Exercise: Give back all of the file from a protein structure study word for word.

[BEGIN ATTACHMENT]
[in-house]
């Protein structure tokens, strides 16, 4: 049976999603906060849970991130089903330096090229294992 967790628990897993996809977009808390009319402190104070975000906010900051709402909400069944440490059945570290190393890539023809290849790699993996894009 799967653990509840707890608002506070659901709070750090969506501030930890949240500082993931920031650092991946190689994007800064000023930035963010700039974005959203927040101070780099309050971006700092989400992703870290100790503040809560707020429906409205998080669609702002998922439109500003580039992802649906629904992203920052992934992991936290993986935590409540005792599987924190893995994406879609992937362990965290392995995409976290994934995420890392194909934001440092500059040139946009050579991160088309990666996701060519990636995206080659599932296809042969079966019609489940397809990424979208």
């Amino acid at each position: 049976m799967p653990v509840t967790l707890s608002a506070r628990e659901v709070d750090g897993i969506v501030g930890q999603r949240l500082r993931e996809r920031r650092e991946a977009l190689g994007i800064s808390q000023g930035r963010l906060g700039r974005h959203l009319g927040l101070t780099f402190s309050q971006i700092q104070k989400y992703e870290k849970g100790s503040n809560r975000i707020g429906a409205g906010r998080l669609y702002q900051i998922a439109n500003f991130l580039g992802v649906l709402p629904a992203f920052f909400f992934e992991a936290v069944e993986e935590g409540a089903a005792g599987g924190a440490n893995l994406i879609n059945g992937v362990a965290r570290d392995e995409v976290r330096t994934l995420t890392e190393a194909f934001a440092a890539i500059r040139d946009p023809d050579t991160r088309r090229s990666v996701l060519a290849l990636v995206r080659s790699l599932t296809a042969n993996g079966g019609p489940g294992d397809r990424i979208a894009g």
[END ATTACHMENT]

[in-house]
């Protein structure tokens, strides 16, 4: 049976999603906060849970991130089903330096090229294992 967790628990897993996809977009808390009319402190104070975000906010900051709402909400069944440490059945570290190393890539023809290849790699993996894009 799967653990509840707890608002506070659901709070750090969506501030930890949240500082993931920031650092991946190689994007800064000023930035963010700039974005959203927040101070780099309050971006700092989400992703870290100790503040809560707020429906409205998080669609702002998922439109500003580039992802649906629904992203920052992934992991936290993986935590409540005792599987924190893995994406879609992937362990965290392995995409976290994934995420890392194909934001440092500059040139946009050579991160088309990666996701060519990636995206080659599932296809042969079966019609489940397809990424979208």
């Amino acid at each position: 049976m799967p653990v509840t967790l707890s608002a506070r628990e659901v709070d750090g897993i969506v501030g930890q999603r949240l500082r993931e996809r920031r650092e991946a977009l190689g994007i800064s808390q000023g930035r963010l906060g700039r974005h959203l009319g927040l101070t780099f402190s309050q971006i700092q104070k989400y992703e870290k849970g100790s503040n809560r975000i707020g429906a409205g906010r998080l669609y702002q900051i998922a439109n500003f991130l580039g992802v649906l709402p629904a992203f920052f909400f992934e992991a936290v069944e993986e935590g409540a089903a005792g599987g924190a440490n893995l994406i879609n059945g992937v362990a965290r570290d392995e995409v976290r330096t994934l995420t890392e190393a194909f934001a440092a890539i500059r040139d946009p023809d050579t991160r088309r090229s990666v996701l060519a290849l990636v995206r080659s790699l599932t296809a042969n993996g079966g019609p489940g294992d397809r990424i979208a894009g």